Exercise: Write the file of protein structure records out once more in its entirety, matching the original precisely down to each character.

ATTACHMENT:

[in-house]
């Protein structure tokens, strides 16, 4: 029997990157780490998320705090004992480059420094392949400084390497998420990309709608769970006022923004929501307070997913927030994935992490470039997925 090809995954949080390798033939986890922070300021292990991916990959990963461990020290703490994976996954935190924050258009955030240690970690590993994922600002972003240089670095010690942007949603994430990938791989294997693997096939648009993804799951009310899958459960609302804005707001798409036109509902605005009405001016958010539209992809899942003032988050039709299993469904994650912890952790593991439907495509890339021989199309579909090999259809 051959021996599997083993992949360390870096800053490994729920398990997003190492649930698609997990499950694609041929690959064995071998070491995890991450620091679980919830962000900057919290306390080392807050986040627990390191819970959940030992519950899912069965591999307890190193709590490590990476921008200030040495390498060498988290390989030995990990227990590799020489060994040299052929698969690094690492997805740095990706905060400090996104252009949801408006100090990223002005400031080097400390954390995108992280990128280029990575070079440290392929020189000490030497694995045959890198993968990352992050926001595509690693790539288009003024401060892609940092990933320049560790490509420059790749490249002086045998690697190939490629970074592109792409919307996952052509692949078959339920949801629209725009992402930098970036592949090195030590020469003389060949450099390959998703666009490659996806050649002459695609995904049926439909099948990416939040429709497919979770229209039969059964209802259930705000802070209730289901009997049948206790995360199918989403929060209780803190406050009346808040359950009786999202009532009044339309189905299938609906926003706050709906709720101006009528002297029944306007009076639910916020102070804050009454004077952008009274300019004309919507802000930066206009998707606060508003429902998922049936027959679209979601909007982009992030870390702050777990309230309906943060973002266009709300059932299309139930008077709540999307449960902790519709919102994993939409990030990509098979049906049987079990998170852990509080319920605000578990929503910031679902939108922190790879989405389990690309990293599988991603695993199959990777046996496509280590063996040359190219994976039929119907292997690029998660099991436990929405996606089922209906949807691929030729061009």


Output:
[in-house]
């Protein structure tokens, strides 16, 4: 029997990157780490998320705090004992480059420094392949400084390497998420990309709608769970006022923004929501307070997913927030994935992490470039997925 090809995954949080390798033939986890922070300021292990991916990959990963461990020290703490994976996954935190924050258009955030240690970690590993994922600002972003240089670095010690942007949603994430990938791989294997693997096939648009993804799951009310899958459960609302804005707001798409036109509902605005009405001016958010539209992809899942003032988050039709299993469904994650912890952790593991439907495509890339021989199309579909090999259809 051959021996599997083993992949360390870096800053490994729920398990997003190492649930698609997990499950694609041929690959064995071998070491995890991450620091679980919830962000900057919290306390080392807050986040627990390191819970959940030992519950899912069965591999307890190193709590490590990476921008200030040495390498060498988290390989030995990990227990590799020489060994040299052929698969690094690492997805740095990706905060400090996104252009949801408006100090990223002005400031080097400390954390995108992280990128280029990575070079440290392929020189000490030497694995045959890198993968990352992050926001595509690693790539288009003024401060892609940092990933320049560790490509420059790749490249002086045998690697190939490629970074592109792409919307996952052509692949078959339920949801629209725009992402930098970036592949090195030590020469003389060949450099390959998703666009490659996806050649002459695609995904049926439909099948990416939040429709497919979770229209039969059964209802259930705000802070209730289901009997049948206790995360199918989403929060209780803190406050009346808040359950009786999202009532009044339309189905299938609906926003706050709906709720101006009528002297029944306007009076639910916020102070804050009454004077952008009274300019004309919507802000930066206009998707606060508003429902998922049936027959679209979601909007982009992030870390702050777990309230309906943060973002266009709300059932299309139930008077709540999307449960902790519709919102994993939409990030990509098979049906049987079990998170852990509080319920605000578990929503910031679902939108922190790879989405389990690309990293599988991603695993199959990777046996496509280590063996040359190219994976039929119907292997690029998660099991436990929405996606089922209906949807691929030729061009």